Mr Ho said: “All these efforts will have a positive impact on markets as better transparency and higher governance lead to stronger inflows of funds.  They should also drive a re-rating of the overall market valuation as a result of stronger return on equity from improved capital allocation; high dividend payments, which are associated with higher valuation multiples as investors pay more for the certainty of returns; and better corporate governance and incentive structures for management, which have been shown to command higher multiples.”

ASEAN is improving

Most of the ASEAN economies have experienced improvements in their current account balances including Indonesia, which is in deficit.  Foreign capital is also having less of an influence due to the growth of domestic retail and institutional capital and this is helping to lower the volatility typically associated with these markets.
 
Mr Ho said: “Thailand is a perfect example of the declining influence of foreign capital.   Foreign participation in Thailand has dropped to near its trough levels since the military coup in late 2013 yet the Stock Exchange of Thailand Index has been one of the best-performing markets in ASEAN this year, up 24 per cent year to date.  The retreat of foreigners has been more than offset by optimistic local capital driven by the growth of mutual funds, take-up of insurance products and a high savings rate.”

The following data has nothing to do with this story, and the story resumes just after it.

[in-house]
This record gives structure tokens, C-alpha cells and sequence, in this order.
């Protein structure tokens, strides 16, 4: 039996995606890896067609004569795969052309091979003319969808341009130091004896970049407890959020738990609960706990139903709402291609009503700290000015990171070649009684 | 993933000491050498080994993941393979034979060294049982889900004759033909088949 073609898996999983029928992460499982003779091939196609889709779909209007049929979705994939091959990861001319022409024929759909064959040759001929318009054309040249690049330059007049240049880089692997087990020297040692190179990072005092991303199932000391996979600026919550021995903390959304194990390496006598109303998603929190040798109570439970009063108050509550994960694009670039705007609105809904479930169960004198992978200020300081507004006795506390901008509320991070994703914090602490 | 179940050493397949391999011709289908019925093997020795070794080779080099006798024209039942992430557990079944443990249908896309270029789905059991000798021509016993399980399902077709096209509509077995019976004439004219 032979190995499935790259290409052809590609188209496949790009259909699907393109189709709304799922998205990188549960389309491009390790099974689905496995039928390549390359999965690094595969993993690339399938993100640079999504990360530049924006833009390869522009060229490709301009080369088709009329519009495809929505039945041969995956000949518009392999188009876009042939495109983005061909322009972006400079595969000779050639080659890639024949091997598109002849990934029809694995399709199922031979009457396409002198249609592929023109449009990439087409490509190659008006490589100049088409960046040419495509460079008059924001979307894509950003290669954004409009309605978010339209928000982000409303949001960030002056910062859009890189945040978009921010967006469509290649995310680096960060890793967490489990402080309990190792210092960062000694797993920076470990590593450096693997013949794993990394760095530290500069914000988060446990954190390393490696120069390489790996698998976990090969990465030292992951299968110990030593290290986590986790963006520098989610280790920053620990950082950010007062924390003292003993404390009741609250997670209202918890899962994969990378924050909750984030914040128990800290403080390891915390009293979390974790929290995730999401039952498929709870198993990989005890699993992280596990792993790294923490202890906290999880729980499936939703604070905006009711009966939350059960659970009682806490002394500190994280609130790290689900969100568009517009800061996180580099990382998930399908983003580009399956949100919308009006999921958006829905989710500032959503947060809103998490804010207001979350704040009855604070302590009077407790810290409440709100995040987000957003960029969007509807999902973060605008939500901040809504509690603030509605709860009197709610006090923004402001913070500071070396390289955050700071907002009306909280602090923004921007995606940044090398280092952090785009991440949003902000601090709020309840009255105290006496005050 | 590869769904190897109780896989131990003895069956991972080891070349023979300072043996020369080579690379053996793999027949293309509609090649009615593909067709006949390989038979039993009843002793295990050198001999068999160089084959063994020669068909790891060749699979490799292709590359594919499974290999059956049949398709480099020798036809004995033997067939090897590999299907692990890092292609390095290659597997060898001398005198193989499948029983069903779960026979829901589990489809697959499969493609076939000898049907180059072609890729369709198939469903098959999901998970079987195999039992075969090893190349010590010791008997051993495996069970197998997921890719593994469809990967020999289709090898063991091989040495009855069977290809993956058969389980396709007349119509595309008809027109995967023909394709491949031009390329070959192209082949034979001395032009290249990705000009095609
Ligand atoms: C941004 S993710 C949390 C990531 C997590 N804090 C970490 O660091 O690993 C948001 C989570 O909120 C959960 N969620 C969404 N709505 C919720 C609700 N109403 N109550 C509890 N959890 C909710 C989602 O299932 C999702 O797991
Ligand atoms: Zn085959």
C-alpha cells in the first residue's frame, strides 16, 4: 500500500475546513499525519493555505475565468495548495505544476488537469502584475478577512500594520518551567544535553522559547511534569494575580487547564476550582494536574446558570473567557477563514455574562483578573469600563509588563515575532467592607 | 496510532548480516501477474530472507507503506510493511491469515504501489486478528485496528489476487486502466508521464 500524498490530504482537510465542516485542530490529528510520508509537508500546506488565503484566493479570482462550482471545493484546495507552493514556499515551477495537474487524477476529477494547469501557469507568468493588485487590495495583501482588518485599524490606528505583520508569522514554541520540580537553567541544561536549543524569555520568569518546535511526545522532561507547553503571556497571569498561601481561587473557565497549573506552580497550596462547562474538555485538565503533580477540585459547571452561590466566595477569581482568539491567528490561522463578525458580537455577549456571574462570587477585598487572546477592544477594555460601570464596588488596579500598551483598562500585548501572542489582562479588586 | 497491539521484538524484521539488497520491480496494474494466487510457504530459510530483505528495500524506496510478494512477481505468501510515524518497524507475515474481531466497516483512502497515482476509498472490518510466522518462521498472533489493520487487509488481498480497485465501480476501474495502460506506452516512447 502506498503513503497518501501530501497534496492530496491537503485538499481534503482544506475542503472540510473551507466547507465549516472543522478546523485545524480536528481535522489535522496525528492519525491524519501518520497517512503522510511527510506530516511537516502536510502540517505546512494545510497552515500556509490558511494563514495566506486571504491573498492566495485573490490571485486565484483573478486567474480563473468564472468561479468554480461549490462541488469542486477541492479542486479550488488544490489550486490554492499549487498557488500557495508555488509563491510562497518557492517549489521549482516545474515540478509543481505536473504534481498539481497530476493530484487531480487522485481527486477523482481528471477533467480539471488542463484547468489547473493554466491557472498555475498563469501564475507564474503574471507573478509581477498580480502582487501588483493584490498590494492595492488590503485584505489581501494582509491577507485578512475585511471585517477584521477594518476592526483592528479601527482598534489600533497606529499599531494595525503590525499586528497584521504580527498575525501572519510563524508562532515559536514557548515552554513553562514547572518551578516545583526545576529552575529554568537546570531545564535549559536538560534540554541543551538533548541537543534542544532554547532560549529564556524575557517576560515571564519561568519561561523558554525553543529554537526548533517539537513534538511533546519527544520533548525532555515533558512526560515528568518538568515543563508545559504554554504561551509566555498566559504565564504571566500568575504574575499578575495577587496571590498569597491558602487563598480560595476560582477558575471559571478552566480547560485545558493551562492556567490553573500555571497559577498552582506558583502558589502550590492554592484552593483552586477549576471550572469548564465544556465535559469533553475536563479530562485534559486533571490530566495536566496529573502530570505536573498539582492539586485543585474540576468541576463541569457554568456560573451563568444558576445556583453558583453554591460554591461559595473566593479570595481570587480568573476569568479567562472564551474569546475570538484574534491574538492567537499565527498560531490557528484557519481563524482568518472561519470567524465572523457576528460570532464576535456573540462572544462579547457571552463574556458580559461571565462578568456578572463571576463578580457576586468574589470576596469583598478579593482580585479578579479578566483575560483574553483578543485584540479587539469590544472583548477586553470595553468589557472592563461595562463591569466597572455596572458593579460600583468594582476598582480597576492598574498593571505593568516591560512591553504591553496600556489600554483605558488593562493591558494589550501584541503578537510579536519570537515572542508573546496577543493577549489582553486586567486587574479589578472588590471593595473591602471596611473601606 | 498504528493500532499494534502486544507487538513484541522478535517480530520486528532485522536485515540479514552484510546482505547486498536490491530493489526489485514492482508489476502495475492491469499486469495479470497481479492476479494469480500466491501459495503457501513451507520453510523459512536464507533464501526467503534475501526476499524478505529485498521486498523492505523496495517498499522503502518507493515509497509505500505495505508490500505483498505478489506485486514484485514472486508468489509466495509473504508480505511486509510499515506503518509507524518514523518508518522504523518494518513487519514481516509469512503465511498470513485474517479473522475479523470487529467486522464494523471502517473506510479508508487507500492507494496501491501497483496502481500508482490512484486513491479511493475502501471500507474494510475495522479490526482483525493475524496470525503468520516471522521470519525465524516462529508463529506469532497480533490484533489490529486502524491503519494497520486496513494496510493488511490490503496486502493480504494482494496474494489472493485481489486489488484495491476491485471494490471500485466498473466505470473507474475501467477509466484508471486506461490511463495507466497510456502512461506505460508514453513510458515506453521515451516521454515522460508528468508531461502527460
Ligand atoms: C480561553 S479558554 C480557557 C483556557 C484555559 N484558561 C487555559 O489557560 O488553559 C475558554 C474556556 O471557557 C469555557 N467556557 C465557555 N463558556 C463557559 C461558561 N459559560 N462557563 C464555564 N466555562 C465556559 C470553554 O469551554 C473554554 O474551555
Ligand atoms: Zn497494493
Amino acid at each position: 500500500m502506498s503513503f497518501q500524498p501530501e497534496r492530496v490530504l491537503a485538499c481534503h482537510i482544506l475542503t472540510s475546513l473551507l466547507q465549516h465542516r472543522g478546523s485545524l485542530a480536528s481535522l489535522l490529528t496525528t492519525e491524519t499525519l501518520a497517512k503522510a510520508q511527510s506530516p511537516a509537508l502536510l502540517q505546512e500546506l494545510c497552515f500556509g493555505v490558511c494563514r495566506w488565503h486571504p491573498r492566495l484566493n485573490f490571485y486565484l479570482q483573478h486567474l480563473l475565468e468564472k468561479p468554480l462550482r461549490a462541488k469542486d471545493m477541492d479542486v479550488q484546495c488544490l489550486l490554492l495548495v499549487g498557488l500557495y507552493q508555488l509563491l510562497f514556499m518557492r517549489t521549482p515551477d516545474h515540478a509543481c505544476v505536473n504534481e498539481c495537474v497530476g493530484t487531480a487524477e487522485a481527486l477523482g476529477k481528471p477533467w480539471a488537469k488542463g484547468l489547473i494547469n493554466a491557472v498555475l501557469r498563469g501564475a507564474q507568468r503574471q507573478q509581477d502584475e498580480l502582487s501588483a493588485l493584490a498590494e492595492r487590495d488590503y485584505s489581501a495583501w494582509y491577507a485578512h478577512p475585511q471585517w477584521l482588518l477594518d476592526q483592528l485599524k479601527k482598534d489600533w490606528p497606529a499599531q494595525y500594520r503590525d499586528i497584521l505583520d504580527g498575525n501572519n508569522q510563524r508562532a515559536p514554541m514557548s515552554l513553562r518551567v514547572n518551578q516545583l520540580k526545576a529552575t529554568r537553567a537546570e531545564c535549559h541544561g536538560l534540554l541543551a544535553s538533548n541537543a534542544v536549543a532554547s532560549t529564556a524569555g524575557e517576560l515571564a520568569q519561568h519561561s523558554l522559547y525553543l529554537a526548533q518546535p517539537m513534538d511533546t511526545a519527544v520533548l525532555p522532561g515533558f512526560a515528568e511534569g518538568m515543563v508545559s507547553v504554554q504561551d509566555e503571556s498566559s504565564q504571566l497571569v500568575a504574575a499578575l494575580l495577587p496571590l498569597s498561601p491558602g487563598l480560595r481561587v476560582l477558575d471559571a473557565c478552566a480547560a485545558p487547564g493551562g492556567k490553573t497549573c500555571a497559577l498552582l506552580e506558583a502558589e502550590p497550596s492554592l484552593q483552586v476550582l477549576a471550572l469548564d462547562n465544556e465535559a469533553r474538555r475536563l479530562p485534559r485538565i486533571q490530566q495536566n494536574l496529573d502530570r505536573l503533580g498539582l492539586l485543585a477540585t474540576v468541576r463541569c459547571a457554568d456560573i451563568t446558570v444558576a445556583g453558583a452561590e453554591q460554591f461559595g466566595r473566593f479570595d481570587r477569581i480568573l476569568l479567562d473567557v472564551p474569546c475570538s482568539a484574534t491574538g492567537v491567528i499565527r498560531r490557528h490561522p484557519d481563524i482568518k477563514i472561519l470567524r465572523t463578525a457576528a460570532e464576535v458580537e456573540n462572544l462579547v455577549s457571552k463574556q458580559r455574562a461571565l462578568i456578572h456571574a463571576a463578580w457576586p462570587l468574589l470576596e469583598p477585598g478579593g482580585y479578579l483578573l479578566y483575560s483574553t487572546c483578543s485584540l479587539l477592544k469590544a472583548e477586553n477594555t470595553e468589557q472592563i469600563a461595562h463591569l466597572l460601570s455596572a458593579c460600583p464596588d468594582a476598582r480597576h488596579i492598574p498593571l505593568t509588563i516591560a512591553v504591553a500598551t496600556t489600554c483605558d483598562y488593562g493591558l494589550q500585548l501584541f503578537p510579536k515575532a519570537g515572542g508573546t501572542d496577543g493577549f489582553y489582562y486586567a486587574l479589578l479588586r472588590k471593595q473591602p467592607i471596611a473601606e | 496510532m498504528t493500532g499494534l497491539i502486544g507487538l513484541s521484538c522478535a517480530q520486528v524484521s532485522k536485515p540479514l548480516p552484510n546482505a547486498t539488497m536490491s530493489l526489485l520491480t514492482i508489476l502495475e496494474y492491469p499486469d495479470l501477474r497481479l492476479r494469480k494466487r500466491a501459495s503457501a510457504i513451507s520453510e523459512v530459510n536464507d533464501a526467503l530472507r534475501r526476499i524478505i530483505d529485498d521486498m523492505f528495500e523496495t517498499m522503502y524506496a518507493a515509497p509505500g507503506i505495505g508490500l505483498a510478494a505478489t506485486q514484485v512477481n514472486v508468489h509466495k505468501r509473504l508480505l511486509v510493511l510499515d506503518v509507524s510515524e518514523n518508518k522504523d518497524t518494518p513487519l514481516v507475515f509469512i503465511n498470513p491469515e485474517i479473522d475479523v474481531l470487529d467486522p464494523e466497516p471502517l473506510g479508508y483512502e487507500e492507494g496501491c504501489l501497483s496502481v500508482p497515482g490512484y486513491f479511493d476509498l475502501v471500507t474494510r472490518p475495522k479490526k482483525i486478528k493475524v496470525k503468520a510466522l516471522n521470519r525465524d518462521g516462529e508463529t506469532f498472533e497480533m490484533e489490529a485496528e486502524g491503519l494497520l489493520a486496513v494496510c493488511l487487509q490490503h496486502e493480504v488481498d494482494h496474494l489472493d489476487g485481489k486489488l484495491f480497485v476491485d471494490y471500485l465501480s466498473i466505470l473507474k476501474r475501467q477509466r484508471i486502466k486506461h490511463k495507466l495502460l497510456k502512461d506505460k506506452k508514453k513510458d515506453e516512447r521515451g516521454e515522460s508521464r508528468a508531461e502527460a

Back to ‘normal’ for China

China has been criticised for its slower growth momentum post the 2009 stimulus package.  Since then, the market has been priced at a valuation discount given the great fear of a ‘hard landing’ and a ‘credit boom’.  During the last two years, and under a new leadership, the focus on issues such as corruption, cracking down on unlimited liquidity supply and financial reform/openness have increased governance and has been positive on markets, and this has eased the unexpected downside risk.  As a result, and as evidenced in the fourth quarter of 2014, the market has been able to pull back on its deep discount and revert to more normal levels.